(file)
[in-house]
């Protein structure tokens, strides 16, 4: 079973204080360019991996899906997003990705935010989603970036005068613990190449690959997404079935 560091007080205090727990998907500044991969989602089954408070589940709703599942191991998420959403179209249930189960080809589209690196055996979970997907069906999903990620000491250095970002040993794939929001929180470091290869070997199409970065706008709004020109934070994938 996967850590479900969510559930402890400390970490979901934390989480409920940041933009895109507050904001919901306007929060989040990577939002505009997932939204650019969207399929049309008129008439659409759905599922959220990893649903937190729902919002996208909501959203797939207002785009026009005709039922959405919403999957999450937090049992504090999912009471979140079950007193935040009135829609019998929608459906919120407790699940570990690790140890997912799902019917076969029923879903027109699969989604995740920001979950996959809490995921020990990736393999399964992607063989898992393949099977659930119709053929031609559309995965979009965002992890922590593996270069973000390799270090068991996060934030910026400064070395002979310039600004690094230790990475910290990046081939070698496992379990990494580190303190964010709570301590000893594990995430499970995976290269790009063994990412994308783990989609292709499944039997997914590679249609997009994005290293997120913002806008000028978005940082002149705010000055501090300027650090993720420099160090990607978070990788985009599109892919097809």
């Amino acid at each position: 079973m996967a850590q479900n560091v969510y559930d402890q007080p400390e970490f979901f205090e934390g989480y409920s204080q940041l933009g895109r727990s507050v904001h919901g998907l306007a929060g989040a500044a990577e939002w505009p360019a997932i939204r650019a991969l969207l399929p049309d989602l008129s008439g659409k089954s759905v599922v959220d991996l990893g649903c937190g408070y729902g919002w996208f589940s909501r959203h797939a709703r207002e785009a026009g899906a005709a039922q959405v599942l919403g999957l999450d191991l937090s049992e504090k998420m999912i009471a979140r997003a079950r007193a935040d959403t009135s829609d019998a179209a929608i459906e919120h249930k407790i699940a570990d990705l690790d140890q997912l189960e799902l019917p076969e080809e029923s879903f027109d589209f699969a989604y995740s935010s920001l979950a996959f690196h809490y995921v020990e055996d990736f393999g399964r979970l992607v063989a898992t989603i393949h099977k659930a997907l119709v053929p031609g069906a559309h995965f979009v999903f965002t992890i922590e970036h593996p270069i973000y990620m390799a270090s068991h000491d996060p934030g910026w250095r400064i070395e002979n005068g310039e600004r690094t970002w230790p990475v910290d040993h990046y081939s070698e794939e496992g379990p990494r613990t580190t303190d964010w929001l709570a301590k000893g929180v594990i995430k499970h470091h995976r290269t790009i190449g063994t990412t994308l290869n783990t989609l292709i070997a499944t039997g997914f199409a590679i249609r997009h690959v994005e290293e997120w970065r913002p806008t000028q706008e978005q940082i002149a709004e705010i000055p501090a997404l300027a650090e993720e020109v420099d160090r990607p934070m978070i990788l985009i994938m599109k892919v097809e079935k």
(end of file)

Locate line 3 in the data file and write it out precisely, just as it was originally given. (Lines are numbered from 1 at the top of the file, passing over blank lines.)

């Amino acid at each position: 079973m996967a850590q479900n560091v969510y559930d402890q007080p400390e970490f979901f205090e934390g989480y409920s204080q940041l933009g895109r727990s507050v904001h919901g998907l306007a929060g989040a500044a990577e939002w505009p360019a997932i939204r650019a991969l969207l399929p049309d989602l008129s008439g659409k089954s759905v599922v959220d991996l990893g649903c937190g408070y729902g919002w996208f589940s909501r959203h797939a709703r207002e785009a026009g899906a005709a039922q959405v599942l919403g999957l999450d191991l937090s049992e504090k998420m999912i009471a979140r997003a079950r007193a935040d959403t009135s829609d019998a179209a929608i459906e919120h249930k407790i699940a570990d990705l690790d140890q997912l189960e799902l019917p076969e080809e029923s879903f027109d589209f699969a989604y995740s935010s920001l979950a996959f690196h809490y995921v020990e055996d990736f393999g399964r979970l992607v063989a898992t989603i393949h099977k659930a997907l119709v053929p031609g069906a559309h995965f979009v999903f965002t992890i922590e970036h593996p270069i973000y990620m390799a270090s068991h000491d996060p934030g910026w250095r400064i070395e002979n005068g310039e600004r690094t970002w230790p990475v910290d040993h990046y081939s070698e794939e496992g379990p990494r613990t580190t303190d964010w929001l709570a301590k000893g929180v594990i995430k499970h470091h995976r290269t790009i190449g063994t990412t994308l290869n783990t989609l292709i070997a499944t039997g997914f199409a590679i249609r997009h690959v994005e290293e997120w970065r913002p806008t000028q706008e978005q940082i002149a709004e705010i000055p501090a997404l300027a650090e993720e020109v420099d160090r990607p934070m978070i990788l985009i994938m599109k892919v097809e079935k």